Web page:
President Donald Trump campaigned on a plan to “Make America Great Again.” It’s a pledge he wore on his metaphorical sleeve and his literal head. As famously coiffed as that head is, Trump clearly felt that #MAGA, as it came to be hashtagged, was an important enough statement to cover up that legendary hair with red-roped hats. This isn’t meant to make light. It’s a slogan and concept that resonated with voters and propelled him to the White House.
But like all campaign promises, its progress should be evaluated.
To that end it’s important to find out what that phrase invokes for Americans. Ipsos has begun asking Americans “How great do you think America is?” It’s a simple-— though loaded-— question and one which the polling firm intends to track throughout Trump’s presidency.
On the surface, most believe America is pretty darn great. We give ourselves a 7.3 out of 10, giving Trump a solid baseline early in his presidency with room to improve. But digging deeper you find some expected, and some surprising, fault lines.
Overall, 51% of Americans surveyed in mid-May think America is at least an 8 out of 10 on a scale of “Greatness” where 10 is the “Greatest in Every Way” and 1 is “Not Great in Any Way.” Republicans are much more likely (69%) to agree that America is at least an 8, as are men (59% to 44% for women), older Americans and those with higher incomes. Republicans generally gave our greatness higher scores than Democrats. A quarter of Republicans and a slightly higher number of parents give America a perfect 10. Not bad.
When was America greatest?
To “Make America Great again” it’s useful to know when was it greatest. Maybe the 49% who give America a 7 or less think we need to get back to this former standard of greatness. So Ipsos asked, “when, if ever, do you think America was greatest?”
Overall, the most popular answers were the 1990s and present day. Slightly more people voted for “It was never great” than said the 1970s. Take that, disco. But again that’s just the overall surface vote. Millennials (18 – 34) think they have lived in great time –59% say the 1980s through present day were our greatest decades. Granted, 14% of the Millennials are in the “never great” camp. The 55+ crew of Baby Boomers and beyond are most likely (21%) to say the 1950s were America’s greatest decade.
Non-white respondents also tend to think that things have mostly been greater in recent decades. The 1990s were the selection of three in ten. But nearly one in five (three times as many as whites) said that America was never great.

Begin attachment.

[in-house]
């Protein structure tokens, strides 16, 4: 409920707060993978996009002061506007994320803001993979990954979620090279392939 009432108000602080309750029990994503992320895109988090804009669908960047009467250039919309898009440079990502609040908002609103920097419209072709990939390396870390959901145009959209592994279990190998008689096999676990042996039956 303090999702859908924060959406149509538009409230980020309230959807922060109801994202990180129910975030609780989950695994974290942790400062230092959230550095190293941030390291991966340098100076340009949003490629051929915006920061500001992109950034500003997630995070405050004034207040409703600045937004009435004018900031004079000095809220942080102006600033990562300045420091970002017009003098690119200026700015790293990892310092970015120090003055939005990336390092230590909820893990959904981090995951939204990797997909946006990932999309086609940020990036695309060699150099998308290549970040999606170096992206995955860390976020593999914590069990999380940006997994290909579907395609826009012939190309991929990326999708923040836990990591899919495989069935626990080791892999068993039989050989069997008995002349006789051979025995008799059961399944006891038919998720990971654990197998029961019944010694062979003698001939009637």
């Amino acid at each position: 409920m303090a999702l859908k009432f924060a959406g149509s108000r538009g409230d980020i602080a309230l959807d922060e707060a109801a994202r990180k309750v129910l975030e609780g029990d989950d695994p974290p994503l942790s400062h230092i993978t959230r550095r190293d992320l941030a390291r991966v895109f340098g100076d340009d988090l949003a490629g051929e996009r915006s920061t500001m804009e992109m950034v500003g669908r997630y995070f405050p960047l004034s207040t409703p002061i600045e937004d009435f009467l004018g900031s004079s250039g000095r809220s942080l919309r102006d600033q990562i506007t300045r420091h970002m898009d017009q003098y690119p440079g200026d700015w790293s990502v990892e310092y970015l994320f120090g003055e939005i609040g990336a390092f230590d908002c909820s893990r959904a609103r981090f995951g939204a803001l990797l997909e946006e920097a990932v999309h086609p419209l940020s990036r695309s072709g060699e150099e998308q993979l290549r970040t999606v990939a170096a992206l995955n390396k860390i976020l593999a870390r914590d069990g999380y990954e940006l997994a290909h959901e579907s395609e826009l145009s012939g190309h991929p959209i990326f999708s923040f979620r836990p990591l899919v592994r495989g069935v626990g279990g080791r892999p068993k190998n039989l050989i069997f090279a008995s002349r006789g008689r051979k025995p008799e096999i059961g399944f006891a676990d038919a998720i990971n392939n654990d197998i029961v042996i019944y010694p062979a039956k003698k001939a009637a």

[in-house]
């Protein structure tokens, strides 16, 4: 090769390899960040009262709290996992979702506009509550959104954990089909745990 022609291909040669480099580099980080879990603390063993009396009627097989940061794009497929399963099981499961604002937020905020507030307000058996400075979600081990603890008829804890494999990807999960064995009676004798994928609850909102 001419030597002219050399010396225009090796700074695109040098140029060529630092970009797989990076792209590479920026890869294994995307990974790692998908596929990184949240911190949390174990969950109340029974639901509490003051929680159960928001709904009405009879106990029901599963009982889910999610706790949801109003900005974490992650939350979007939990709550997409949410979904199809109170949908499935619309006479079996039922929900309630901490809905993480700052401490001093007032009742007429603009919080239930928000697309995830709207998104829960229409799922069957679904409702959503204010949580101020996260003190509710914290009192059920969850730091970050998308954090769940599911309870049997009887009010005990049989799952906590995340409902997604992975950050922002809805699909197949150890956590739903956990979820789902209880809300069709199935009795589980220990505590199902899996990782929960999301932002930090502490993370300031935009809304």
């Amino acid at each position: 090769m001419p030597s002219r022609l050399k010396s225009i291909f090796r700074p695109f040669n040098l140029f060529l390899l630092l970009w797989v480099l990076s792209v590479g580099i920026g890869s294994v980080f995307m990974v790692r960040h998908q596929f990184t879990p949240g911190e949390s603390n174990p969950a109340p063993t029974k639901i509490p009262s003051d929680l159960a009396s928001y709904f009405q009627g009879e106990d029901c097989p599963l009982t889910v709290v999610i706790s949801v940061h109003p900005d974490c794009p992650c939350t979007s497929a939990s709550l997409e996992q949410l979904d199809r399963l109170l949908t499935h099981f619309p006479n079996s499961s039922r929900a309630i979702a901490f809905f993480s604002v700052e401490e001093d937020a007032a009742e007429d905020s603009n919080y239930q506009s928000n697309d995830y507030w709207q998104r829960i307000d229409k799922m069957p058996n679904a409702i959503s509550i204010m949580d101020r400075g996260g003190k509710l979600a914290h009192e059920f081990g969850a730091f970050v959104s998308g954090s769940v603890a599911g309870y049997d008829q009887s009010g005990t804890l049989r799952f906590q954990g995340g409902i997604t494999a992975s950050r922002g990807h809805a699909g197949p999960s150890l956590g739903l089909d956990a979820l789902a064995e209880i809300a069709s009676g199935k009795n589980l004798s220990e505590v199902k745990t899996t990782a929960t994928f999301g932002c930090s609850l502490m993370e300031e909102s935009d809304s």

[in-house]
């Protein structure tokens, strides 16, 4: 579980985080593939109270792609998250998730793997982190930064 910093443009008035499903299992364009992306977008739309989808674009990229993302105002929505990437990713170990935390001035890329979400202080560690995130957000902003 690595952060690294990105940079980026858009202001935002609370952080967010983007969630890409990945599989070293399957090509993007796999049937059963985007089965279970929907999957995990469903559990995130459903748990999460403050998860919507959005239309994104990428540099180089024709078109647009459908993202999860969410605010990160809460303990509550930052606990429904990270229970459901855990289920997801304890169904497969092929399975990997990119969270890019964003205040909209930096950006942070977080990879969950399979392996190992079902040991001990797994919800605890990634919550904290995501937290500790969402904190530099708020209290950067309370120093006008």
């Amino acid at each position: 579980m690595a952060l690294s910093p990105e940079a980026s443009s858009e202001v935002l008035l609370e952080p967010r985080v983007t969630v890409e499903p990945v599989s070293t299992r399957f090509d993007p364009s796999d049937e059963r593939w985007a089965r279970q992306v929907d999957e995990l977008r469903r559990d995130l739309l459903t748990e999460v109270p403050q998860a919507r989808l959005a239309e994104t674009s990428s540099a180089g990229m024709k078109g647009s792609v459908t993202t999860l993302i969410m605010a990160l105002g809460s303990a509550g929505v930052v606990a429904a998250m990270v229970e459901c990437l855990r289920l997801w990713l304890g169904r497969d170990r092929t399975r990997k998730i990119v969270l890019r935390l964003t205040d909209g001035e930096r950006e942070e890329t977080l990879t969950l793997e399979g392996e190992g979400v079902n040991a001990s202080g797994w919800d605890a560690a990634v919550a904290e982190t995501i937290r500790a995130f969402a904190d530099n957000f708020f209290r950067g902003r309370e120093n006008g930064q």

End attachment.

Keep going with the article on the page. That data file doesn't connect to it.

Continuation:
In a recently-released Global Trends Study, Ipsos found that 46% feel that they have been left behind by the progress and changes happening in the U.S. Certainly the gains haven’t been realized equally by all groups. It’s therefore not surprising that at least some Americans have a deep nostalgia for earlier days. Some, even, as Chuck Klosterman pointed out, are harkening back to a time they never personally lived in.
Thus far we’ve talked a lot about how great America is. We haven’t, however, defined our terms. What factors do or could make America greatest? Ipsos asked the respondents to rate 12 possible factors on a scale of importance.
What makes America great?
So what makes America great? We do. Across the board, “the American People” is the choice of most Americans in terms of what they rank as “extremely important.” Perhaps shockingly near the bottom of the list, only 36% rate “our political system” as extremely important. That might be related to the overwhelming lack of trust Americans hold in the national government. According to the Ipsos Global Trends Study, only 44% of Americans trust their government to treat them fairly – compared to 83% who trust in their grocery store or 54% who trust their cable company. Clearly there is some room for improvement on the greatness scale there.
Other key contributors, according to the study, to the “greatness of America” include: our education system, or economy, our freedom of religion, racial equality and justice system. Our natural resources, freedom of the press, military and diversity lag slightly behind. At the bottom of the list, overall, is our right to bear arms with a mere three in ten saying it’s an extremely important factor.
This is a good place to start looking at some of our demographic differences. Republicans are three times as likely as Democrats to cite the 2nd amendment (47% to 17%). The parties are fairly aligned on freedom of religion. Freedom of the press sees higher support among Democrats, as does our diversity and racial equality. Republicans think that our military is a greater contributor to great, as do older (55+) Americans. Younger Americans (18-34) are more likely to see racial equality as an important contributor. Overall, however, there’s surprisingly little variation among ages and political affiliation.
Also interesting is the impression that each of these 12 concepts are important to “America’s Greatness.” Only the military and freedom to bear arms had any measurable number of people say they aren’t very or not at all important.
So America, there you have it. You think you’re pretty great now. Most concur that you’re about as great as you’ve ever been. Perhaps the slogan will change to something like “Make America Keep Getting Greater,” but then again #MAGA makes for a better hashtag than MAKGG so maybe the red hats, at least, are already at peak greatness.